When tragedies such as the recent massacre in Oslo, Norway occur, the first place many look to lay blame is in the video games the perpetrators played. According to clinical psychologist Christopher Ferguson, when white males kill and games are blamed, there may be racism at play.
While there is concrete evidence that accused Oslo shooter Anders Behring Breivik played games like Call of Duty and World of Warcraft, Texas A&M University International's Christopher Ferguson doesn't believe the games were a cause of the crime, any more than Doom or Quake cause the 1999 massacre in Columbine, Colorado.
"I know it's a little controversial to say but there's a certain type of racism in place with these killings," said Ferguson. "When shootings happen in an inner city in minority-populated schools, video games are never brought up. But when these things happen in white majority schools and in the suburbs, people start to freak out and video games are inevitably blamed. I think that there's a certain element of racism or ignorance here."
An expert in both video game violence and mass killings, Ferguson has dedicated much time to the study of the effect of violent video games in children, recently publishing a in-depth study on said effects on children of multiple nationalities. He knows what he's talking about, at least as well as anyone else claiming to be an expert in the field of video games on behaviour.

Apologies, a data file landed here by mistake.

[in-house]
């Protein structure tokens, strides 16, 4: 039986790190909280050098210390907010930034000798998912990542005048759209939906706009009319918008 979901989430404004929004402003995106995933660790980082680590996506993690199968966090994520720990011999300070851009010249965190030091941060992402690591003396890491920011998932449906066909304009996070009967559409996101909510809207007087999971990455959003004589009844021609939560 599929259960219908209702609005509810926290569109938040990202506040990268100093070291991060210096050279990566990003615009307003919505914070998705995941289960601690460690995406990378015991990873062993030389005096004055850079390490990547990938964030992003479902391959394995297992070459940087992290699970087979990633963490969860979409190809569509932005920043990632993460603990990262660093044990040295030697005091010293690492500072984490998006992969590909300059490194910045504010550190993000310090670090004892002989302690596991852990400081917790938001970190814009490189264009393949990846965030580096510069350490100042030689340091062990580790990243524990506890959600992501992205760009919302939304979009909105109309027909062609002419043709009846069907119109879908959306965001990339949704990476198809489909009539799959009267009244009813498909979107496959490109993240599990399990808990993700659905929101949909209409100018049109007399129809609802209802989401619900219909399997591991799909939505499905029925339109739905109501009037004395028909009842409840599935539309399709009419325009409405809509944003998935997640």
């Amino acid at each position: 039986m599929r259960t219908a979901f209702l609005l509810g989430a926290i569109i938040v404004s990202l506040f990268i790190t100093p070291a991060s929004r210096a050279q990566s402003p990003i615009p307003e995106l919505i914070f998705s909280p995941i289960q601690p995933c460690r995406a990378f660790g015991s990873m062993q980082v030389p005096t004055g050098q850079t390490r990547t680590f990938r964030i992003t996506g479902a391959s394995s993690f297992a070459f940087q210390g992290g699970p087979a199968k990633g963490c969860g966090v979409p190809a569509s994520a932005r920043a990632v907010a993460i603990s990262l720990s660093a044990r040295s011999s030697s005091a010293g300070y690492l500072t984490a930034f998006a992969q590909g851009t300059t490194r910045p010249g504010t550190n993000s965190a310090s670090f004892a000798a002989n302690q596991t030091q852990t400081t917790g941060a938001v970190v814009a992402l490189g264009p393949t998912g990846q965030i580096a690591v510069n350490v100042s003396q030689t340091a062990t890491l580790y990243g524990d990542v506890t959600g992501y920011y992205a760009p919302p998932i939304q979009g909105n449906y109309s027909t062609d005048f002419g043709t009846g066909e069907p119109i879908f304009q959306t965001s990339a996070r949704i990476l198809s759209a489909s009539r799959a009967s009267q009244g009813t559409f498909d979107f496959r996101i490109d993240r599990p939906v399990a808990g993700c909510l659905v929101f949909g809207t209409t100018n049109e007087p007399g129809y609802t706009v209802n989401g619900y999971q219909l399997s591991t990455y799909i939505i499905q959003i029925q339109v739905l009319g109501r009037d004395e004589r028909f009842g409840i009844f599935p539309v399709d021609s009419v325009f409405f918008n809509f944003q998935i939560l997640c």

People look to violent video games as a way to explain away behaviour that's difficult or even painful to try and understand. They want something to rail against, when in reality such crimes are impossible to predict or prevent. The growing popularity of video games among young men makes the hobby an easy target.
"Linking the playing of violent video games to a mass homicide when the perpetrator is a young male is like blaming the killing on the fact that he was wearing sneakers," said Ferguson. "The base rate of that behaviour is so common that it has no predictive value whatsoever."
Ferguson does note that the violent video game finger-pointing seems to have calmed somewhat in regards to the massacre in Oslo, perhaps due to the fact that it took place so far from U.S. soil, or maybe, just maybe, video games are coming to the point where they're such a part of our culture people are finally realising they're just another form of entertainment. "There are groups out there who are going to blame video games on everything," said Ferguson.
And what of the extremely vocal minority here in the U.S.?
"They're like ambulance chasers, really. I think it's irresponsible and thoughtless to try to make political gain off of someone else's tragedy, but they're going to do it. That's what they do."